A new federal study revealed that students feels school is way too easy.
The Center for American Process evaluated three years’ worth of annual surveys from the Department of Education’s National Assessment of Educational Progress.
Researchers found that:
•37% of fourth-graders say their math work is "often" or "always" too easy;
•57% of eighth-graders say their history work is "often" or "always" too easy;
•39% of 12th-graders say they rarely write about what they read in class.
Ulrich Boser, a fellow at the center, believes that the findings challenge the “pressure-cooker” image of school given in documentary films such as Race to Nowhere. Although some children have that type of academic experience, Boser suggests that "the broad swath of American students are not as engaged as much in their schoolwork."
Robert Condiscio of the Core Knowledge Foundation, a non-profit organization promoting rigorous curriculums, believes that the “pressure-cooker” environment applies to a "small, rarefied set" of high school students. He feels that the notion of "every American kid is going home with a backpack loaded with 70 pounds of books — that's not happening."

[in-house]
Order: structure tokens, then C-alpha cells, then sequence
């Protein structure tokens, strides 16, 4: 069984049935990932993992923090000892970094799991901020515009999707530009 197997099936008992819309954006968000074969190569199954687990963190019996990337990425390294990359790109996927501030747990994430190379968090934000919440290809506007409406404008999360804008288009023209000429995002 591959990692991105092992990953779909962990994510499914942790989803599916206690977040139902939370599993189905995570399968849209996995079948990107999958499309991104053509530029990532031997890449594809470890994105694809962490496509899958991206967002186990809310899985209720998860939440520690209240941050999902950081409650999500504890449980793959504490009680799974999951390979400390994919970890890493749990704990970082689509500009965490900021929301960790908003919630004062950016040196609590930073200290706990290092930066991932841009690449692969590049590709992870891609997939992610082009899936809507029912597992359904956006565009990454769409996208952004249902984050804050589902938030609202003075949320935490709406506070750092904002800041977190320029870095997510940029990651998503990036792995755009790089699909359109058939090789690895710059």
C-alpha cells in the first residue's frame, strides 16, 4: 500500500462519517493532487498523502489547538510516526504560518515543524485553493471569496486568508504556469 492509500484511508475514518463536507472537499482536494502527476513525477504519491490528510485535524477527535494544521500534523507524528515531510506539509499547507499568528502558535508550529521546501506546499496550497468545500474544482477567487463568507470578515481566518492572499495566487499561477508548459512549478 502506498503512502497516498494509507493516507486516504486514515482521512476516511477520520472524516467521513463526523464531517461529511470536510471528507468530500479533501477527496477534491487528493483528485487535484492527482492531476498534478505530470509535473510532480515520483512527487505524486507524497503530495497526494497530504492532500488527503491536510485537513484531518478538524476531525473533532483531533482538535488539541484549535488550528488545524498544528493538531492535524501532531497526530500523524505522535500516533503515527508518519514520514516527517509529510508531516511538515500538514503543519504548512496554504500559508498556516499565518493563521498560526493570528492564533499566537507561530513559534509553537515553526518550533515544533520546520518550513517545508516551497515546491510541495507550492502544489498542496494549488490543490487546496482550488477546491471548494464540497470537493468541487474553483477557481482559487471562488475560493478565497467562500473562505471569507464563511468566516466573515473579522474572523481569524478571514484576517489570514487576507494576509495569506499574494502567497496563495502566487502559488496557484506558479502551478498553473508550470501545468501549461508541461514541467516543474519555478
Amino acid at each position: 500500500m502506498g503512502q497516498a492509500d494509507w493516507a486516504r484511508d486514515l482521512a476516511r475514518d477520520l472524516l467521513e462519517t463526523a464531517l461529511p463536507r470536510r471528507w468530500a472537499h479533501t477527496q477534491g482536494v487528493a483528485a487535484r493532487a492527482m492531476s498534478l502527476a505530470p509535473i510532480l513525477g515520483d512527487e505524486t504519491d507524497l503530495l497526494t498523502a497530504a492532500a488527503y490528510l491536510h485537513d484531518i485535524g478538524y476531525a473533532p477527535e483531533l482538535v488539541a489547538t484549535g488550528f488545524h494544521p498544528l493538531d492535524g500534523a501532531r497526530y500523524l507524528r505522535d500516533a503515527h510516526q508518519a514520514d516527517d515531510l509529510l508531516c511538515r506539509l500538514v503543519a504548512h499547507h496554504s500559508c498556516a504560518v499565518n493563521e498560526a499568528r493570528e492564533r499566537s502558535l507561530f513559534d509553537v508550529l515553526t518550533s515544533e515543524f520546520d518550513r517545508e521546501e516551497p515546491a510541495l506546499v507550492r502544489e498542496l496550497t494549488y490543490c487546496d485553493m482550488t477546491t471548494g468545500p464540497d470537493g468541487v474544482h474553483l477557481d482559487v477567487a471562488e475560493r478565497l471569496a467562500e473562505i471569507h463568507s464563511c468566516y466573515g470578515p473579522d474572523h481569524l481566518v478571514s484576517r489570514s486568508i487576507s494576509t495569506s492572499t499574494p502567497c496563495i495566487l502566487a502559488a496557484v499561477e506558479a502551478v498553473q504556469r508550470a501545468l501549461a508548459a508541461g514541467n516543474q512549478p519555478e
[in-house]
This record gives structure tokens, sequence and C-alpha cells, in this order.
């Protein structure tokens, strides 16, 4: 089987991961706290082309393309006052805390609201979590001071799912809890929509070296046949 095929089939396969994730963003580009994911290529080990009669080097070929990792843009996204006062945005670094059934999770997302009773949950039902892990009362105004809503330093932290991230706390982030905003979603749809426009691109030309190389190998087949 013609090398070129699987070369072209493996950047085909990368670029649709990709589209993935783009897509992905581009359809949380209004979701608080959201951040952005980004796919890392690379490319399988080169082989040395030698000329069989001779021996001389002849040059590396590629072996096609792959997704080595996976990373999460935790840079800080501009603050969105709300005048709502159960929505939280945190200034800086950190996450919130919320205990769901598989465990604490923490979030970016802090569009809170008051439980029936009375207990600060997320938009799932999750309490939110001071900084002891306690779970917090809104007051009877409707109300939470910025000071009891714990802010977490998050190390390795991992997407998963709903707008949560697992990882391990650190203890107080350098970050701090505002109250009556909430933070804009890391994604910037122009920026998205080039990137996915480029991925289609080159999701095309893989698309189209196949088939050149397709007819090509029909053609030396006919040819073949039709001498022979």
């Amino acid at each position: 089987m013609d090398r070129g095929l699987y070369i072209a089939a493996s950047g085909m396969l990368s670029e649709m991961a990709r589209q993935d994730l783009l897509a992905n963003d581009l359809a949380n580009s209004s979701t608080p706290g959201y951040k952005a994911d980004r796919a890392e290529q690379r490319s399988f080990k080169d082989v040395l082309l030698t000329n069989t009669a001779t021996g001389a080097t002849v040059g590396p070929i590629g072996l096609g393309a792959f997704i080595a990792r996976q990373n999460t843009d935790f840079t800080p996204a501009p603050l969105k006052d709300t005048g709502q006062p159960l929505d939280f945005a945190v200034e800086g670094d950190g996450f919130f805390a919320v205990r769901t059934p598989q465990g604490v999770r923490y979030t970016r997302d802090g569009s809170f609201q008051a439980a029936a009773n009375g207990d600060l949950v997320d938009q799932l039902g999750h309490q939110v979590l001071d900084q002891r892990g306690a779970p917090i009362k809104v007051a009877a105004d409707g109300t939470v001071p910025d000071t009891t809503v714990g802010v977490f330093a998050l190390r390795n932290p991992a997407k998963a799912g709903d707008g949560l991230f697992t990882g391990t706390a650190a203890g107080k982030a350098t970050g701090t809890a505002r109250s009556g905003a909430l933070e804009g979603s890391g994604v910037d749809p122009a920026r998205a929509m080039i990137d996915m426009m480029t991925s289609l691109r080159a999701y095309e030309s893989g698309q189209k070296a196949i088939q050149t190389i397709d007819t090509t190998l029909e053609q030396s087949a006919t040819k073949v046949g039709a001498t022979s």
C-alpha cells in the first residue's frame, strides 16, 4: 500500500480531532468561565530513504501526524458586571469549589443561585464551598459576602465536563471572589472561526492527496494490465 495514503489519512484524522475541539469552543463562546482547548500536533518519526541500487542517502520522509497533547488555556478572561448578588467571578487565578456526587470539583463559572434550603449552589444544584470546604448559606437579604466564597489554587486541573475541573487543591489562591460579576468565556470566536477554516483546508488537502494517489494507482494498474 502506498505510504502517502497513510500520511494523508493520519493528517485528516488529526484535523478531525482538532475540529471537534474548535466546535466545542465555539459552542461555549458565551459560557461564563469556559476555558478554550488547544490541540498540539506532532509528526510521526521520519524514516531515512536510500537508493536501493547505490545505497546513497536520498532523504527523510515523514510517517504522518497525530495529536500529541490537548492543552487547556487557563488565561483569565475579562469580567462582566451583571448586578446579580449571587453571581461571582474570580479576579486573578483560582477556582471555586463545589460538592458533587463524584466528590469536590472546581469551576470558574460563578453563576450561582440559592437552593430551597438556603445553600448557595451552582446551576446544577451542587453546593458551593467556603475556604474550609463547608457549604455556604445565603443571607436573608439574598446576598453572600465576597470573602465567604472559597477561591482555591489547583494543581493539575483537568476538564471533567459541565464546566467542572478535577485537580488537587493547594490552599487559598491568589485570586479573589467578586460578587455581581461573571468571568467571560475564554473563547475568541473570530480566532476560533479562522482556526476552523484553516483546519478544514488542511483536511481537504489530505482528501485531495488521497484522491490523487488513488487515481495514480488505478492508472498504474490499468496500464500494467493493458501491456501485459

The analysis suggests that many students are not being challenged enough academically. The report found that only one in five eight-graders read more than 20 pages a day in school or for homework. Many students admitted that they read much less than that.
"It's fairly safe to say that potentially high-achieving kids are probably not as challenged as they could be or ought to be," Boser said.
The center supports Common Core standards. This initiative’s goal is to be "robust and relevant to the real world," giving schools "a consistent, clear understanding of what students are expected to learn." The standards have been implemented nationwide for the 2014-15 school year and adopted in 45 states.
Gladis Kersaint, a math education professor at the University of South Florida and a board member of the National Council of Teachers of Mathematics believes that many educators underestimate the abilities of students.
Kersaint feels that the support for higher standards and the students' willingness to meet those standards "suggests that they're ready to be more challenged in math classes. Hopefully this can be a motivator for teachers to say, 'Yes, we're moving in the right direction. "
Shelbie Witte, an English professor at the University of Florida and a former classroom teacher believes that standardized tests limit the amount of content teachers can cover.
"The curriculum is just void of critical thinking, creative thinking," Witte said. “As a result, students are "probably bored, and when they're bored, they think the classes are easy."
Witte who also trains teachers feels that testing has changed the concept of school for both the teacher and the student.
"That's what they think school is, and that's really a shame," Witte said.